So it should come as no surprise to us that, right at the beginning of the Church, there was already disagreement about baptism. In today’s reading from the Acts of the Apostles, Peter and John encounter some Samaritan converts who have been baptized with water in the name of the Lord Jesus. “Not good enough,” they say. “You need the Holy Spirit to come to you.” Peter and John don’t get the Samaritans wet again, but they do lay hands on them and pray for the Holy Spirit to be present in their lives, and that does indeed come to pass. Peter and John set this community straight about the correct formula for effective baptism.

If this sounds to you like an argument over the proper recipe for a magic spell, well, I confess that it sounds like that to me, too. Why would Peter and John assume that the Holy Spirit was not with these newly baptized believers? Just because they didn’t ask specifically? Do we not believe that God is always with us anyway, in everything we do?

Well, yes … but ritual also matters, not so much to God as to us. We Episcopalians long ago decided that we recognize as valid any baptism done with water in the name of the Father, the Son, and the Holy Spirit. Anyone who baptizes by another formula, we don’t consider to be Christians. And that’s not actually very restrictive at all. We welcome as fellow Christians the vast majority of self-proclaimed Christians throughout the world.

Furthermore, we understand that baptism needs to be done with the full acknowledgment either of the person being baptized or the person’s parents. It cannot be accomplished accidentally, or through manipulation or deceit. And it cannot be accomplished without a community of faith acting in support. Even in the case of a private baptism, which is no longer our standard practice, we assume that the intent is to admit a new person into the Body of Christ.

And like Peter and John, we don’t re-baptize people. We assume that it “took” the first time. But we also have rites of renewal that help assure people that the Holy Spirit is with them. Whether through confirmation, reception into the Episcopal Church, or any other renewal of baptismal vows, the church has ways of saying publicly, “Fear not. We are all together in the Body of Christ. We all matter—no exceptions.”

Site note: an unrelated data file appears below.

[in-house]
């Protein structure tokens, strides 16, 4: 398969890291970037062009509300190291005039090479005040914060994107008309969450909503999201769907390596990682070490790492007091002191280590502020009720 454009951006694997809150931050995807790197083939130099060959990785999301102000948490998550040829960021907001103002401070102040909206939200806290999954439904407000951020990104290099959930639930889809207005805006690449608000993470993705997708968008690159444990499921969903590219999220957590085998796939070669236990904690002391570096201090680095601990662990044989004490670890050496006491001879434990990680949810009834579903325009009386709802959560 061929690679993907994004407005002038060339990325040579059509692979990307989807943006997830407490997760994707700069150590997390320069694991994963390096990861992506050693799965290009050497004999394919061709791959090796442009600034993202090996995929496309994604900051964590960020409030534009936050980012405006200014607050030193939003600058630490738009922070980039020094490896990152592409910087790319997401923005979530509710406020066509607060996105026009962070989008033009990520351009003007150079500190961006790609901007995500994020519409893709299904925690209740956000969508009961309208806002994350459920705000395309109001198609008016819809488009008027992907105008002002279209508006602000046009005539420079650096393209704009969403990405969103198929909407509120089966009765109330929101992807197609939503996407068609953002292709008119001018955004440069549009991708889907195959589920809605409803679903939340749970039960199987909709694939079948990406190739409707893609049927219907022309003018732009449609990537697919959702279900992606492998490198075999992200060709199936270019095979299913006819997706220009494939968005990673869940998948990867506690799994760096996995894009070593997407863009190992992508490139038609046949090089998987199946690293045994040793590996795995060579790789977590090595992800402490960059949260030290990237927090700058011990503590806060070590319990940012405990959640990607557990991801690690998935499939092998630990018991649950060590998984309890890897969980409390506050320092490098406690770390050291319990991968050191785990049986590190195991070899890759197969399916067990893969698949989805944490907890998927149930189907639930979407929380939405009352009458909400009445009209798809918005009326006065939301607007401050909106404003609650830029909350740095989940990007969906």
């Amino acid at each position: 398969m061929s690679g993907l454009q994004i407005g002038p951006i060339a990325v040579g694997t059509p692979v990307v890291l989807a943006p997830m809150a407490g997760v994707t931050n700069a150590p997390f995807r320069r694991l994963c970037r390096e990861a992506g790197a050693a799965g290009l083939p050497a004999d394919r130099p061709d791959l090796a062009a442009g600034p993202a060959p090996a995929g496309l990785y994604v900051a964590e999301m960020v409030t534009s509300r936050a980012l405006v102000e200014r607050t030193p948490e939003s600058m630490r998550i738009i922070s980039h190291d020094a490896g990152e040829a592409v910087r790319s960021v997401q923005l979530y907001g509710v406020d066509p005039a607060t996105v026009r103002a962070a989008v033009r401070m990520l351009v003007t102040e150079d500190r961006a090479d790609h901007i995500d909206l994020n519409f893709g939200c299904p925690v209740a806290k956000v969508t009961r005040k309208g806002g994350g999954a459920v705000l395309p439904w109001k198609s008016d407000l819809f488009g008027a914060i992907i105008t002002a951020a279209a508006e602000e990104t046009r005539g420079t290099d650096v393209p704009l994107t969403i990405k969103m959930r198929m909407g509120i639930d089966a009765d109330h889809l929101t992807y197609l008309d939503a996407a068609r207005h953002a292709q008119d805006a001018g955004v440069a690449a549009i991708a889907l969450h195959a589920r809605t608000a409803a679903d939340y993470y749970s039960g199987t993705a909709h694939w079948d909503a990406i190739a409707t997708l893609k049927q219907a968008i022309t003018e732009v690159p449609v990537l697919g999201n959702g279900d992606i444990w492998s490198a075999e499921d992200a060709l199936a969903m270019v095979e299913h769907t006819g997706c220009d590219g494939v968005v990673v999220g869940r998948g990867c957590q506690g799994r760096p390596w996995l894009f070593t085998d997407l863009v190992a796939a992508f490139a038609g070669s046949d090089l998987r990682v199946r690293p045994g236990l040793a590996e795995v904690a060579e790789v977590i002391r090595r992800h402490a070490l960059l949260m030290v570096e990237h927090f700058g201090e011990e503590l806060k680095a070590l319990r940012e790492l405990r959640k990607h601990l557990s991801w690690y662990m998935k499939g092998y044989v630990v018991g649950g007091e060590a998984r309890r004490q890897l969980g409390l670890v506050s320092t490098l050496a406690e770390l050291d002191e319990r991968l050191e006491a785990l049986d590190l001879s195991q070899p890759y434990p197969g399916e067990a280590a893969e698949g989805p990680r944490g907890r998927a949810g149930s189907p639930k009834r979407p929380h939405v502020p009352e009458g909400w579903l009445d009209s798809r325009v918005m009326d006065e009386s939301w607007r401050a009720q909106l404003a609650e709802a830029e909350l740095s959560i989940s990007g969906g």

I find it crucial that the Lima document makes no mention of baptism rescuing us from eternal damnation, an unfortunate and flawed understanding of what baptism is for. Christians of all stripes acknowledge that our salvation lies in the work of Jesus Christ—not in our own actions. If we said that baptism rescues us from hell, then it would be all on us to make that happen. Again, it would be a magic spell. But thankfully, baptism is not “fire insurance.” What would it say about God if it were?

We can look to today’s gospel reading for reassurance of this. Did Jesus need to be rescued from hell through the waters of baptism? Did he need his sins to be washed away? In other versions of this story, John protests: “Jesus, you should be baptizing me!” No, says Jesus. This is the right way to go about this.

So baptism, for Jesus, was not something that brought about his salvation. Rather, it was his ordination to ministry. Jesus gets wet in the Jordan River, and the Holy Spirit appears undeniably—in “bodily form,” we hear, and that’s mind-blowing! Then Jesus is immediately driven into forty days of fasting and temptation in the wilderness, a vision quest from which he returns to begin his work of calling, teaching, and healing those around him.

Baptism is our ordination to ministry as well—not like my own ordination as a priest, but rather the common ordination that all Christians undergo. In the Episcopal church, we don’t refer to seminary-trained clerics as “ministers.” We use the word “ministers” to refer to everyone who is baptized. We all have work to do! If you are baptized, you are a minister.